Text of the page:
IUCN SSC Mid-Atlantic Island Invertebrates Specialist Group


BackHumerobates pomboi Pérez-Íñigo, 1992

Humerobates pomboi Pérez-Íñigo, 1992

  • Kingdom: Animalia
  • Phylum: Arthropoda
  • Class: Arachnida
  • Order: Acari: Oribatida
  • Family: Humerobatidae
NT Near Treatened
IUCN Red List Status:

Countries of Occurrence:
Portugal - Azores


Russell, N.


Facilitators / Compilers/s:

Assessment Rationale:

Humerobates pomboi is an endemic species of the Azores (Portugal), known from the islands of Flores, Graciosa, Terceira and S. Miguel. From the available data, it has a relatively small extent of occurrence (EOO = 14,670 km2 ), and a limited area of occupancy (AOO = 60 km2 ), which are likely underestimates, as this species probably has a wider distribution through the soil component of the islands. It can be assumed that this species is affected by human activities and invasive plant species that alter the natural structure and composition of the soil, and future climatic changes and increased risk of droughts will also affect this species. The present situation of this species needs to be further assessed and further research is needed into its population, distribution, threats, ecology and life history. However, the EOO and AOO of the species are relatively small, on the global scale, and if there were more data available it is possible that the species could qualify as threatened under criterion B. Therefore, the species is assessed as Near Threatened. Conservation of natural habitats and invasive species control could potentially aid this species' conservation.

Geographic Range:

Humerobates pomboi is an Azorean-endemic oribatid mite species known from Flores, Graciosa, Terceira and S. Miguel islands (Azores, Portugal) (Borges et al. 2010), known mainly from several natural areas. It is present in six Natural Forest Reserves; Caldeiras Funda e Rasa and Morro Alto e Pico da Sé (Flores), Biscoito da Ferraria and Caldeira Sta. Bárbara e Mistérios Negros (Terceira) and Graminhais and Pico da Vara (S. Miguel). From the available data, the extent of occurrence (EOO) could be ca. 14,670 km² and the area of occupancy (AOO) could be 60 km².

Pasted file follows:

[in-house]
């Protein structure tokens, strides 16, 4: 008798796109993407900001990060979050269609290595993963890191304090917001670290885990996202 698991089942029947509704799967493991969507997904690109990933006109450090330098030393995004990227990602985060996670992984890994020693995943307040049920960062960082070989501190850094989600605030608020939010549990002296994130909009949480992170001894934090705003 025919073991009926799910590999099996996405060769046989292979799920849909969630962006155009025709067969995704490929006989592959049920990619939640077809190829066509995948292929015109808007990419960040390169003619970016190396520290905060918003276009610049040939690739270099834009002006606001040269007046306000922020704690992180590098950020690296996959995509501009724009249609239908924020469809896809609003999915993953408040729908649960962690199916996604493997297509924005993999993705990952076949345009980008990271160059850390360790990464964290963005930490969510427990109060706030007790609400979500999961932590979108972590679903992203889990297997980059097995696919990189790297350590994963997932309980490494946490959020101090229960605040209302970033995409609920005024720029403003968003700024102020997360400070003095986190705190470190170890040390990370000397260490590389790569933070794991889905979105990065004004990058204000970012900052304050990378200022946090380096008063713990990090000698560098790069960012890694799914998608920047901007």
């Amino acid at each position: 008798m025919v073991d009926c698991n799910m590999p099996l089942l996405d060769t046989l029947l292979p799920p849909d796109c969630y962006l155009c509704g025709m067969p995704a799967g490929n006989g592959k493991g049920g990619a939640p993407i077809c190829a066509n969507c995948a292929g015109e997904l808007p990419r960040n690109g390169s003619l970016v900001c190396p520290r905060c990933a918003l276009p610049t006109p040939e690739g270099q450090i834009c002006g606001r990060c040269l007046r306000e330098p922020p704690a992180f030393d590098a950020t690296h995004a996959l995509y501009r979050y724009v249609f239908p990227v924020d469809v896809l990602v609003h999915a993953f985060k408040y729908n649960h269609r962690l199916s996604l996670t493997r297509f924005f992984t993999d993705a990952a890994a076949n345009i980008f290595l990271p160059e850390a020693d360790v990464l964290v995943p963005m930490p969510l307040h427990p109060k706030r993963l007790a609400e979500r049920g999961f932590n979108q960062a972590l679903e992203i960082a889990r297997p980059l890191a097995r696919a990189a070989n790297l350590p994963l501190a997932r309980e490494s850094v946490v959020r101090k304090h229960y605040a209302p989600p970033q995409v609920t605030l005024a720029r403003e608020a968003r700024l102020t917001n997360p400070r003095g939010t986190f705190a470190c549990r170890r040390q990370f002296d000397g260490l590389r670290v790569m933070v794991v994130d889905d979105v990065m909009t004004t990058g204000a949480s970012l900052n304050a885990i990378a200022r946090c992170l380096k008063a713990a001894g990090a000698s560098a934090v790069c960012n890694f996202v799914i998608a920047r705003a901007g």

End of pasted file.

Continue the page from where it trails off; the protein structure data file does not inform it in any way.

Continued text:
Portugal - Azores
Extent of Occurrence (EOO):
14,670 (km2)
Area of Occupancy (AOO):
60 (km2)
Elevation Lower Limit:
Elevation Upper Limit:
Biogeographic Realms:
Endemic Azores


No current population size estimates exist for this species. This species occurs on several islands and as an oribatid mite, it is likely common and widespread in the soil habitat. Current Population Trend: Unknown.

Habitat and Ecology

The ecology and traits of this species are unknown. Oribatid mites are associated with organic matter in most terrestrial ecosystems, being found throughout the soil profile, in surface litter, on grasses, shrubs or in the bark and leaves of trees, among other habitats. Oribatida are also one of the most numerically dominant arthropod groups in the organic horizons of most soils (Behan-Pelletier 1999). This species is present mainly in areas of native vegetation, but also in disturbed habitats. Some specimens of Humerobates pomboi were collected from under Cryptomeria japonica trees. Systems: Terrestrial.

Major Threat(s):

A lack of information regarding the present range of this species precludes an assessment of potential threats. Nevertheless, it can be assumed that this species will be affected by future habitat declines as a consequence of climate change (Ferreira et al., 2016) and increased droughts. This species was found in areas of native vegetation but also in disturbed areas, and it can be assumed that factors degrade habitat quality, in the form of changes in the soil structure and composition, namely land use changes, agricultural practices, pesticides and nutrient loads or invasive plants might also affect this species. 

Conservation Actions

The species is not protected by regional law, but part of its habitat is in regionally protected areas (Natural Parks of Flores, Graciosa, Terceira and S. Miguel). Besides climate change and increased risk of droughts, land-use changes and invasive species are likely the main current and future threats faced. As such, conservation of native habitats and invasive species control could potentially aid this species' conservation. Further research is needed into its population, distribution, threats, ecology and life history, and it is necessary to develop a monitoring plan for the invertebrate community in order to contribute to the conservation of this species.